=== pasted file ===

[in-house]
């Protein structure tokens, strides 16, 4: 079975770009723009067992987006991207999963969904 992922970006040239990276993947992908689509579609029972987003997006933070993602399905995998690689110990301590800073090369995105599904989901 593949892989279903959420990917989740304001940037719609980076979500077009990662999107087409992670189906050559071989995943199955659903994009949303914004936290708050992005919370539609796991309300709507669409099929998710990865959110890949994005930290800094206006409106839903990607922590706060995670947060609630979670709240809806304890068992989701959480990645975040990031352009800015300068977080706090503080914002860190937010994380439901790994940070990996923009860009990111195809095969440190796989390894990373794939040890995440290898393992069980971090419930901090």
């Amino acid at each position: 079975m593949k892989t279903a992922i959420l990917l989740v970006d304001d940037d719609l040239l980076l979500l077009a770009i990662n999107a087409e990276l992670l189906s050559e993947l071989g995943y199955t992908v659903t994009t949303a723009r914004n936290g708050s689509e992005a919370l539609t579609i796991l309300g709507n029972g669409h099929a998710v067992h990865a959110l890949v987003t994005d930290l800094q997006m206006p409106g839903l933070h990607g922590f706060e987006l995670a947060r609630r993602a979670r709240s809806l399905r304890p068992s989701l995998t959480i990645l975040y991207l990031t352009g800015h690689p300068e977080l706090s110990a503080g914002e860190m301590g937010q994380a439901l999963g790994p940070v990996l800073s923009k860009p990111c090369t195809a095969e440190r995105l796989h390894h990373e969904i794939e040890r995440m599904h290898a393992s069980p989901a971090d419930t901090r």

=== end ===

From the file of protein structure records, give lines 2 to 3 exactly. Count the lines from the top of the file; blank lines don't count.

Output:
């Protein structure tokens, strides 16, 4: 079975770009723009067992987006991207999963969904 992922970006040239990276993947992908689509579609029972987003997006933070993602399905995998690689110990301590800073090369995105599904989901 593949892989279903959420990917989740304001940037719609980076979500077009990662999107087409992670189906050559071989995943199955659903994009949303914004936290708050992005919370539609796991309300709507669409099929998710990865959110890949994005930290800094206006409106839903990607922590706060995670947060609630979670709240809806304890068992989701959480990645975040990031352009800015300068977080706090503080914002860190937010994380439901790994940070990996923009860009990111195809095969440190796989390894990373794939040890995440290898393992069980971090419930901090």
């Amino acid at each position: 079975m593949k892989t279903a992922i959420l990917l989740v970006d304001d940037d719609l040239l980076l979500l077009a770009i990662n999107a087409e990276l992670l189906s050559e993947l071989g995943y199955t992908v659903t994009t949303a723009r914004n936290g708050s689509e992005a919370l539609t579609i796991l309300g709507n029972g669409h099929a998710v067992h990865a959110l890949v987003t994005d930290l800094q997006m206006p409106g839903l933070h990607g922590f706060e987006l995670a947060r609630r993602a979670r709240s809806l399905r304890p068992s989701l995998t959480i990645l975040y991207l990031t352009g800015h690689p300068e977080l706090s110990a503080g914002e860190m301590g937010q994380a439901l999963g790994p940070v990996l800073s923009k860009p990111c090369t195809a095969e440190r995105l796989h390894h990373e969904i794939e040890r995440m599904h290898a393992s069980p989901a971090d419930t901090r």